TGIF, Agents of Impact!
Repricing impact. The COVID crisis and social protests have laid bare systemic injustices and spurred a broad repricing of assets and risks. Hedge fund manager Jeff Ubben has spotted an opportunity in pressuring companies to boost their positive social and environmental impacts, which he says remain undervalued as risk mitigants and drivers of value (see No. 1, below). Tynesia Boyea-Robinson says America is undervaluing its Black-owned businesses (see Agent of Impact). The Vatican called on Catholic institutions to divest climate risks in their portfolios (No. 5). Mispriced risks in green infrastructure mean opportunities for investors (No. 4). Spotting mispriced risks and undervalued assets can drive impact alpha. Repricing them can help ensure the post-COVID economy is equitable and sustainable.
Impact Briefing. On this week’s podcast, Brian Walsh has the headlines and a recap of yesterday’s Agents of Impact Call. And I profile CapEQ’s Tynesia Boyea-Robinson, the force behind Path to 15|55 and this week’s Agent of Impact. Tune in, share, and follow us on Apple, Spotify or wherever you get your podcasts.
– Dennis Price
The Week’s Big 8
1. Jeff Ubben’s come-to-impact moment. “Finance is done,” says the ValueAct founder and activist investor, who is turning coat on traditional finance in favor of impact investing in public markets. Pushing companies to tackle environmental and social issues can create big returns—exactly what he aims to do with his new firm, Inclusive Capital Partners. Here’s why.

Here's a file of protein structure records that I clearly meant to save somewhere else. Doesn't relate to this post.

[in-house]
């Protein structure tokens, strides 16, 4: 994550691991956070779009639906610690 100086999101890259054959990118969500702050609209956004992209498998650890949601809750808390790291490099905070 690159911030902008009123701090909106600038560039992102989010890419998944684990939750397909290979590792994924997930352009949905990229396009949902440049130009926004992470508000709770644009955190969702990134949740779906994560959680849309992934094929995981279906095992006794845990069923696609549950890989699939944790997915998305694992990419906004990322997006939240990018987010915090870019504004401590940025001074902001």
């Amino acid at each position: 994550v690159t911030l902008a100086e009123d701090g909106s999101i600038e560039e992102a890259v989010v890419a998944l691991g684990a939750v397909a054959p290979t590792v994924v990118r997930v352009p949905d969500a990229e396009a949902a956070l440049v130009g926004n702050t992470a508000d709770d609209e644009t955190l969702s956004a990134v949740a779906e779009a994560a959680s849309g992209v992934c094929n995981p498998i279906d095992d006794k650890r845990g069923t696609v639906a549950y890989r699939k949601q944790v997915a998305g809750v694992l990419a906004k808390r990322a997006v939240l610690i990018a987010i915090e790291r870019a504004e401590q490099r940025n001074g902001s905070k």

2. COVID relief for small and growing businesses. Emerging markets businesses are treading water and desperately seeking financial lifelines. A quarter of them will likely fail. “But there’s also an opportunity to save businesses that would only go out of business because of COVID-related factors,” says Drew von Glahn of the Collaborative for Frontier Finance. CFF is spearheading one of three new funding initiatives to rescue struggling companies and position them to grow through the recovery. Mobilizing money.
3. Shareholders push to protect stakeholders. Shareholder resolutions involving human and worker rights made up the largest category of such proposals this year. Pressure will grow next year, when worker health and safety, inequality, racial justice and other issues sparked by the COVID crisis and the killing of George Floyd are expected to dominate annual general meetings. Another flash point: excessive stock buy-backs. Level up.
- Protect investors, not corporations. Proxy voting has helped put issues like gender diversity and emissions reporting on the corporate agenda. New rules proposed by the U.S. Securities and Exchange Commission threaten that progress, write Council of Institutional Investors’ Ken Bertsch and US SIF’s Lisa Woll, who urged the SEC to withdraw the proposals. Speak out.
4. Mobilizing capital for green infrastructure (audio). Falling price curves for renewables and the persistence of mispriced risks mean investors can still find opportunities in green infrastructure. The market is signaling an acceleration of climate-friendly infrastructure, agreed Agents of Impact on ImpactAlpha’s call last week. But global climate investment still falls far short of what’s needed. Tune in.
- Replays. Find audio recordings of other Agents of Impact calls here.